"Pregnancy should be a definite "NO" - I think. "

    You know..this thread brought to my mind that maybe they should think about things in a different manner.

    Why not on the long trips, send out crews of only gay men? No problems with pregnancy. They still have male not much a chance of someone holding out on someone else for long....etc. I think it would be easier to find guys that could deal with sex without intimacy and all the problems that come with that. And there would be none of the problems that females might have with their periods, etc.

    I dunno...sounds strange, but, it might be something to look at...might solve the problems everyone is discussing here with pregnancy prevention, and relationship issues.

    But, man, if they did this...well, I remember all the jokes that surfaced after the Challenger blew up, imagine the ones coming out about this program.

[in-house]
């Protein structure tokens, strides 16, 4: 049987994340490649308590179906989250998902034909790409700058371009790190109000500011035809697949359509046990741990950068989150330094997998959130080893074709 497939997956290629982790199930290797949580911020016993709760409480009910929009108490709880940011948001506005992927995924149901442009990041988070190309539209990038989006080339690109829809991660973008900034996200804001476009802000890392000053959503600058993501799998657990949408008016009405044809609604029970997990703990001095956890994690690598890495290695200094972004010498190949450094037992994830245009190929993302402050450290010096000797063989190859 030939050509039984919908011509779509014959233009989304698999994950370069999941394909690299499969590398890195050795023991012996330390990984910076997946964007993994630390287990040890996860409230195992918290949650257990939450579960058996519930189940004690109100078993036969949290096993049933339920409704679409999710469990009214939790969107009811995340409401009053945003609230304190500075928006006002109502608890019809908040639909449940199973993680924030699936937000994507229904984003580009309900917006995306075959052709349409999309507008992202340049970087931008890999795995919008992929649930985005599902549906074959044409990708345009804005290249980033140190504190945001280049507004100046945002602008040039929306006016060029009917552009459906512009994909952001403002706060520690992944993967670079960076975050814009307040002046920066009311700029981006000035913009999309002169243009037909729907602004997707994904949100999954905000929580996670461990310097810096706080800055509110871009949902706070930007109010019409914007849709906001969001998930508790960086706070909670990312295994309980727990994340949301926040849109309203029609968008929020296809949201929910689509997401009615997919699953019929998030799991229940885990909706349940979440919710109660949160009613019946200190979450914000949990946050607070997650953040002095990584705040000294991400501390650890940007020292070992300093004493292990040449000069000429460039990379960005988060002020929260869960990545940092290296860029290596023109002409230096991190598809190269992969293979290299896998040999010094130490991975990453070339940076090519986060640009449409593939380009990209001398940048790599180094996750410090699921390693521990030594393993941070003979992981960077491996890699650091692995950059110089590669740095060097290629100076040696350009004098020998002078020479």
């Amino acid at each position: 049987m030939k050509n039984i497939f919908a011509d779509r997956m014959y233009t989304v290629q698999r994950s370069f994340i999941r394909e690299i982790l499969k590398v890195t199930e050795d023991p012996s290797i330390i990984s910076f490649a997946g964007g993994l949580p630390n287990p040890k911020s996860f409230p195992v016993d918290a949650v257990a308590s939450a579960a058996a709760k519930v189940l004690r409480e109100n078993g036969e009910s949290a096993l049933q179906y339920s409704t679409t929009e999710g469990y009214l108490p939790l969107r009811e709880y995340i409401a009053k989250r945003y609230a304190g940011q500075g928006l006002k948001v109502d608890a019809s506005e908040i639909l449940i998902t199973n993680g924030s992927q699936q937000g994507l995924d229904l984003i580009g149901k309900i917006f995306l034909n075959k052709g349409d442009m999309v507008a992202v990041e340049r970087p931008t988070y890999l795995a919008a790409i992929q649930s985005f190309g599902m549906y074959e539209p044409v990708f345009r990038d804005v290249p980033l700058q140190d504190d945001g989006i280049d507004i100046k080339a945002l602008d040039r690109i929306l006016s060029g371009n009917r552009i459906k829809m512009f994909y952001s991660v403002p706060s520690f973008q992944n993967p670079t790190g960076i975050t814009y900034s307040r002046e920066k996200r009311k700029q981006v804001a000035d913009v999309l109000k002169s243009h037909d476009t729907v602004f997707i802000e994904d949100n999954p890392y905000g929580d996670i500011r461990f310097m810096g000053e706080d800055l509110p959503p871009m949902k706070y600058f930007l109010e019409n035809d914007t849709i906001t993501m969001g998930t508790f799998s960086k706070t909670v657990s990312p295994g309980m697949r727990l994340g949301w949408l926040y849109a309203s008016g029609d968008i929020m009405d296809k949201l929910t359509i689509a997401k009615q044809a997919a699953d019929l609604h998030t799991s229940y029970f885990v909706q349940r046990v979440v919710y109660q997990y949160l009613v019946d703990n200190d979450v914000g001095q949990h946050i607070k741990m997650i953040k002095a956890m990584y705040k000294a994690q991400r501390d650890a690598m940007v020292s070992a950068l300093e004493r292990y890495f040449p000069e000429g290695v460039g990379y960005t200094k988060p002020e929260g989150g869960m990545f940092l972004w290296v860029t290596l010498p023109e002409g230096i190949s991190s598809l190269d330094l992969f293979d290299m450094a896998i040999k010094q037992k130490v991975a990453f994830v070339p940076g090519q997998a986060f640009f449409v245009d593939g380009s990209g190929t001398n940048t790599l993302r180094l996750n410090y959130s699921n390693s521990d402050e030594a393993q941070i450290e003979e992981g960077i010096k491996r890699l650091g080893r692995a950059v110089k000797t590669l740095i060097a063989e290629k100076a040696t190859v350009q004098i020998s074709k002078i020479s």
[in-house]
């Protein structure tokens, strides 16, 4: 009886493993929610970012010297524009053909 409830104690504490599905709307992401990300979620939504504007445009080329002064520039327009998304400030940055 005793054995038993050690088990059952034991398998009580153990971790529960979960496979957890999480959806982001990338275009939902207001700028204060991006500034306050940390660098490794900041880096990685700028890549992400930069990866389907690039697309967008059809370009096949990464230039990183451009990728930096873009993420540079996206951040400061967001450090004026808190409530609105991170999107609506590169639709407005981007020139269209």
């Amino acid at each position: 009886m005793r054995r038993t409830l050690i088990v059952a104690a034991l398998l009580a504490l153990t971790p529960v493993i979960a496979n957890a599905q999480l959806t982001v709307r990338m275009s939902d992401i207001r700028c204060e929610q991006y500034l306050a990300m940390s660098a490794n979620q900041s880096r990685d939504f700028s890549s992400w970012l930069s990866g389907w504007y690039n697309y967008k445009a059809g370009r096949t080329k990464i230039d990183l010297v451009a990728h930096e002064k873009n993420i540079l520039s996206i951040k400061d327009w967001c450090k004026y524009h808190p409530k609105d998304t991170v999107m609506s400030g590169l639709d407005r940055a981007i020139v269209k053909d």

• Re:Easy (Score:3, Interesting)

    by Kadin2048 ( 468275 ) <slashdot.kadin@x[ ].net ['oxy' in gap]> on Wednesday May 02, 2007 @02:15PM (#18960089) Homepage Journal
    And like I figured if all the men were gay...well, then you have the sex problem taken care of.

    The problem with gay men, or gay women, or really any combination of crews where there's going to be mutual sexual attraction, is that there are serious opportunities for jealousy and infighting.

    I don't know if it was ever proved or not, but there were some theories going around about the accident on the USS Iowa being caused by one sailor who was involved in a homosexual affair with another committing suicide by tossing a cigarette butt into a powder charge. I think the theory was later discredited, or at least there wasn't enough evidence to support it, but I think the fact that it was considered for a time ought to give anyone contemplating a space mission pause. There's no reason why male-male attraction and a jilted gay lover couldn't become just as distracting/destructive as male-female attraction.